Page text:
| With lots of hot dogs out there, it should be easy to choose a relatively healthy one, right? |
Not necessarily. Even "healthier" hot dogs may not be better for you, says Carolyn Brown, a registered dietitian and nutritionist at Foodtrainers, in New York City. "It comes down to the quality of the meat, the processing, and the other added ingredients."
Brown recommends hot dogs with less than 150 calories and fewer than 14 grams of fat (with no more than 6 grams saturated). Sodium should not exceed 450 milligrams. Here's Health.com's list of the best—and worst—hot dogs.
| Applegate Farms' the Great Organic Uncured Beef Hot Dog meets and beats Brown's criteria, with 110 calories, 8 grams of fat (3 grams saturated), 7 grams of protein, and just 330 milligrams of sodium. It's also made from organic, grass-fed beef. |
"Organic meat has never been given antibiotics or hormones, so it's always the way to go if you have the option," she says. "Grass-fed is even better; meat from a grass-fed animal doesn't have as much total or saturated fat as regular grain-fed."
| Ball Park Franks lead the lineup in sodium, calories, and fat, with 550 milligrams of sodium, 190 calories, 16 grams of fat (7 saturated), and 9 grams of protein. |
What's more, they're cured, meaning they have been treated with nitrates and nitrites, which have been linked to cancer and other health problems.
The U.S. Food and Drug Administration limits the nitrate and nitrite content of food products, including hot dogs, but there are tasty uncured dogs available.
| If you like the idea of a low-cal, low-fat hot dog with plenty of protein, chicken dogs can be a great choice. |
You won't find any mystery meat in Trader Joe's Uncured Chicken Hot Dogs—just boneless, skinless chicken breasts and thighs.
These dogs also contain flavorings like garlic, onion, and paprika. Each one has 60 calories, fewer than a medium-size apple. They've got 250 milligrams of sodium, 2.5 grams of fat, less than 1 gram of saturated fat, and 9 grams of protein.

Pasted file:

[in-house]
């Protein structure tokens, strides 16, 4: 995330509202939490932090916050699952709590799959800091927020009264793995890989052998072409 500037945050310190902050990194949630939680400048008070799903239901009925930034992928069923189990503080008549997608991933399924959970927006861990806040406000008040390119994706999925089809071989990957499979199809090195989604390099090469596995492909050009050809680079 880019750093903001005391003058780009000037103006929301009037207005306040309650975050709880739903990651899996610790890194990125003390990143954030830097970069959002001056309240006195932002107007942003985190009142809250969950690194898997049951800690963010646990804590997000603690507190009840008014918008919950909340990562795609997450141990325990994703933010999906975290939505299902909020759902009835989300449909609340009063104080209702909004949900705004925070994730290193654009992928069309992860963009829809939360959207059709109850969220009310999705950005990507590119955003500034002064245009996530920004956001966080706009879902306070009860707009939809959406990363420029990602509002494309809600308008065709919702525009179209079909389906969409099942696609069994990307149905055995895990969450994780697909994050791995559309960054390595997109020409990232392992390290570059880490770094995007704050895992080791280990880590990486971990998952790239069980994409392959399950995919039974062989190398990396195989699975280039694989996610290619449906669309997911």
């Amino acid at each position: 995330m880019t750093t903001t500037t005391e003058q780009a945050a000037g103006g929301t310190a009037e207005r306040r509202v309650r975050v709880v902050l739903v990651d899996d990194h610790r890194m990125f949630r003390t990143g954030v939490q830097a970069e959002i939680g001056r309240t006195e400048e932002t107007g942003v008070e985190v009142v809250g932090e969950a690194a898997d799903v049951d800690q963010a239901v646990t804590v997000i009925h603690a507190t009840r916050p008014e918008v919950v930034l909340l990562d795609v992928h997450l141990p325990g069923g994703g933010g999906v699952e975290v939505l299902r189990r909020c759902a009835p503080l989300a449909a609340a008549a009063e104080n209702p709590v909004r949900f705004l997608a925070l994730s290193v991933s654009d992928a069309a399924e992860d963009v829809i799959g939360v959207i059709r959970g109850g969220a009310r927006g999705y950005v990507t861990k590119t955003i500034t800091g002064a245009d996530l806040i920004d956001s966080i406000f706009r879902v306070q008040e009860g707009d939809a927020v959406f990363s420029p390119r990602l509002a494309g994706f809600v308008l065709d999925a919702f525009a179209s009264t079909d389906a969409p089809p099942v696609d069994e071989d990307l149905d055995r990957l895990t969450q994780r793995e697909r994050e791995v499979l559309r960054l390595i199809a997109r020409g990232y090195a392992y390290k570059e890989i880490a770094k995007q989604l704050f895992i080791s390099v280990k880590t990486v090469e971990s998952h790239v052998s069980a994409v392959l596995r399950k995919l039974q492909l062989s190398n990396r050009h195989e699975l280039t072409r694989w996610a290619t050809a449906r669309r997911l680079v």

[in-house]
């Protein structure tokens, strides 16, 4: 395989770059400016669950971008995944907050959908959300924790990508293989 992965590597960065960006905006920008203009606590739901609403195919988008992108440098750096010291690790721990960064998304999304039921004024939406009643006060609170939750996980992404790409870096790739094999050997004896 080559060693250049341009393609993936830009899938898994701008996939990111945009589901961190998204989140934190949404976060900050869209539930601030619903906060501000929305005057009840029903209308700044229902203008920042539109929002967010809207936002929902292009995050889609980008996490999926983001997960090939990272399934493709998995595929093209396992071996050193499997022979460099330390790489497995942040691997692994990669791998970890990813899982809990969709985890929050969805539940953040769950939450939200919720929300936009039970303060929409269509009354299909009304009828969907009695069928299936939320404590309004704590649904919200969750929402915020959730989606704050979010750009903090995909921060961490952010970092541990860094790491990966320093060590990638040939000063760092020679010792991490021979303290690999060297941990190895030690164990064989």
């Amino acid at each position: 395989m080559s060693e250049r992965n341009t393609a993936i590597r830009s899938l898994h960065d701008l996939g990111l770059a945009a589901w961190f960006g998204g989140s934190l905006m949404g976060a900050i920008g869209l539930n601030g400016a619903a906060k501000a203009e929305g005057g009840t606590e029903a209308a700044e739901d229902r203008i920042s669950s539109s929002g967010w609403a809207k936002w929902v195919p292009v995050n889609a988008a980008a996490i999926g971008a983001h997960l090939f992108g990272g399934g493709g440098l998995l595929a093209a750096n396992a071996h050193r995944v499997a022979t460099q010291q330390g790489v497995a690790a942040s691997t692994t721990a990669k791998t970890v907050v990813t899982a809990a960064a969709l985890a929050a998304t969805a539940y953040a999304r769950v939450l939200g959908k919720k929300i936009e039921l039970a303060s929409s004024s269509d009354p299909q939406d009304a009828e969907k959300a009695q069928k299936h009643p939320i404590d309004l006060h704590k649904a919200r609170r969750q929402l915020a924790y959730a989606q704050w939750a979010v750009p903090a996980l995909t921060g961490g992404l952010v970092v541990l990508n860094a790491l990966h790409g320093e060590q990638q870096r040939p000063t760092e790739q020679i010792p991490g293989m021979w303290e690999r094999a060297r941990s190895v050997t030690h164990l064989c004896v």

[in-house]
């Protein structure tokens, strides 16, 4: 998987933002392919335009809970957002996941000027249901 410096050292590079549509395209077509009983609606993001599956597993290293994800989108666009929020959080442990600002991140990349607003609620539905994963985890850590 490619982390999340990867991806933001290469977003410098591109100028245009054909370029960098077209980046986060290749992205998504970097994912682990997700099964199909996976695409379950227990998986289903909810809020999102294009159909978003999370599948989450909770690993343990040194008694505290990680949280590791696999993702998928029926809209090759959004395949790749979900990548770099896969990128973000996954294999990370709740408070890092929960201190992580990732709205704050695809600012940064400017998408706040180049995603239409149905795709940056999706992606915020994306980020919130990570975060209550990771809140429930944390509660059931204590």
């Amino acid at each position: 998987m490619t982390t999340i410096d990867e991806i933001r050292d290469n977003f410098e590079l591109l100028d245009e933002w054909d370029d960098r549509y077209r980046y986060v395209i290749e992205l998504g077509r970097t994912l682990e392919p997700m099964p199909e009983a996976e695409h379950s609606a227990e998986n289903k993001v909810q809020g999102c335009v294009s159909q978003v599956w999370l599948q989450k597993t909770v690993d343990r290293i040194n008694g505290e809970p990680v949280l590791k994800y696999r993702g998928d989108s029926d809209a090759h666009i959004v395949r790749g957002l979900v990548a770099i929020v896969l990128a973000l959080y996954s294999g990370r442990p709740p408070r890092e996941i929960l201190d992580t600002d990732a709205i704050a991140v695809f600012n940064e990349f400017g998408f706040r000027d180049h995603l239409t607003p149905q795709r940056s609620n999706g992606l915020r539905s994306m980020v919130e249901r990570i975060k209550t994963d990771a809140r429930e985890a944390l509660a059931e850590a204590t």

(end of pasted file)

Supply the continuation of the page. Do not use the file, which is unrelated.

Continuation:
| Rocky Dogs' chicken hot dogs contain 10 grams of fat each, including 2.5 grams of saturated fat, and a trim calorie count of 110. But they lose big points in the sodium category, with a hefty 470 milligrams! |
U.S. dietary guidelines recommend consuming less than 2,300 milligrams of sodium a day, and less than 1,500 if you're over 50 or have high blood pressure, diabetes, or kidney disease. One of these hot dogs will eat up one-fifth to one-third of your daily sodium allowance.
| Applegate also won out for best turkey frank. The company's uncured Organic Turkey Hot Dogs contain 60 calories, 3.5 grams of fat (including 1 gram of saturated fat), 370 milligrams of sodium, and 7 grams of protein. |
| Oscar Mayer's Classic Turkey Franks are made from mechanically separated meat (MSM)—a paste-like substance made by forcing bones through a sieve at high pressure to remove any remaining meat, according to the USDA. MSM made from beef has been banned in the U.S. since 2004 due to concerns about mad cow disease, although mechanically separated poultry is safe to eat, says the Food and Drug Administration. |